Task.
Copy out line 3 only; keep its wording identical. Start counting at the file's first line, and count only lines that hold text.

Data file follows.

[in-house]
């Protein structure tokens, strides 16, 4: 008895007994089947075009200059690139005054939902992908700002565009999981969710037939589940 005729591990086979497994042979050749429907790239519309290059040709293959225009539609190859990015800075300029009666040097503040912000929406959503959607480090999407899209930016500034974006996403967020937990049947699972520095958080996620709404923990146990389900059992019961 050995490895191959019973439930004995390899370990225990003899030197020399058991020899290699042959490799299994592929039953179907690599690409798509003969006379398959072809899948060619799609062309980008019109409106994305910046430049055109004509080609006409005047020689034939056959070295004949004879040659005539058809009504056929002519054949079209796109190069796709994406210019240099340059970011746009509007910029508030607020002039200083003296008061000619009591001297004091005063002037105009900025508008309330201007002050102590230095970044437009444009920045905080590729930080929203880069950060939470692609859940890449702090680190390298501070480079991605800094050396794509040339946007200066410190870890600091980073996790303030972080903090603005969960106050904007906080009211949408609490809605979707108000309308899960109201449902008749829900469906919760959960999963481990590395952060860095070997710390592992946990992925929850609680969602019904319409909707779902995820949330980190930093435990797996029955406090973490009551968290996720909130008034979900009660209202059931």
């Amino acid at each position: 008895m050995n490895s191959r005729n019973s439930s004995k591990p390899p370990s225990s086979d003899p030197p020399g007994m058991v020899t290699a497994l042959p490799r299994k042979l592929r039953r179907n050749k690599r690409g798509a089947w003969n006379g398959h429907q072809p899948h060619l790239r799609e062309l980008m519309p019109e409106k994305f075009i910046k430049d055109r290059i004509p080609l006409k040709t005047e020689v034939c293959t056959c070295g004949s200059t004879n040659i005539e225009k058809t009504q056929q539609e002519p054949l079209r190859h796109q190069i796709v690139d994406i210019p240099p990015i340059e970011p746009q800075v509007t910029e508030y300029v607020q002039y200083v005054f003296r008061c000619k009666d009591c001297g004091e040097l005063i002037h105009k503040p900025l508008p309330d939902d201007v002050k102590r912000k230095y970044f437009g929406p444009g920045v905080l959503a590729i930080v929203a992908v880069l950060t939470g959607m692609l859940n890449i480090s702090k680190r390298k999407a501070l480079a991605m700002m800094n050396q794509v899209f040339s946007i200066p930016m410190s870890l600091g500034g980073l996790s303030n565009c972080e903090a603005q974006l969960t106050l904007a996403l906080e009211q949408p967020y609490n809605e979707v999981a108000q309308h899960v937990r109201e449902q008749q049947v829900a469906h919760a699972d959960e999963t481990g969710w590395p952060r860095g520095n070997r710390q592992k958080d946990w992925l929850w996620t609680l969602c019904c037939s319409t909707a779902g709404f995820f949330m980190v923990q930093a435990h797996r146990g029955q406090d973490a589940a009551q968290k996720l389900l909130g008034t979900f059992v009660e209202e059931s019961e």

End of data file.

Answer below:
């Amino acid at each position: 008895m050995n490895s191959r005729n019973s439930s004995k591990p390899p370990s225990s086979d003899p030197p020399g007994m058991v020899t290699a497994l042959p490799r299994k042979l592929r039953r179907n050749k690599r690409g798509a089947w003969n006379g398959h429907q072809p899948h060619l790239r799609e062309l980008m519309p019109e409106k994305f075009i910046k430049d055109r290059i004509p080609l006409k040709t005047e020689v034939c293959t056959c070295g004949s200059t004879n040659i005539e225009k058809t009504q056929q539609e002519p054949l079209r190859h796109q190069i796709v690139d994406i210019p240099p990015i340059e970011p746009q800075v509007t910029e508030y300029v607020q002039y200083v005054f003296r008061c000619k009666d009591c001297g004091e040097l005063i002037h105009k503040p900025l508008p309330d939902d201007v002050k102590r912000k230095y970044f437009g929406p444009g920045v905080l959503a590729i930080v929203a992908v880069l950060t939470g959607m692609l859940n890449i480090s702090k680190r390298k999407a501070l480079a991605m700002m800094n050396q794509v899209f040339s946007i200066p930016m410190s870890l600091g500034g980073l996790s303030n565009c972080e903090a603005q974006l969960t106050l904007a996403l906080e009211q949408p967020y609490n809605e979707v999981a108000q309308h899960v937990r109201e449902q008749q049947v829900a469906h919760a699972d959960e999963t481990g969710w590395p952060r860095g520095n070997r710390q592992k958080d946990w992925l929850w996620t609680l969602c019904c037939s319409t909707a779902g709404f995820f949330m980190v923990q930093a435990h797996r146990g029955q406090d973490a589940a009551q968290k996720l389900l909130g008034t979900f059992v009660e209202e059931s019961e």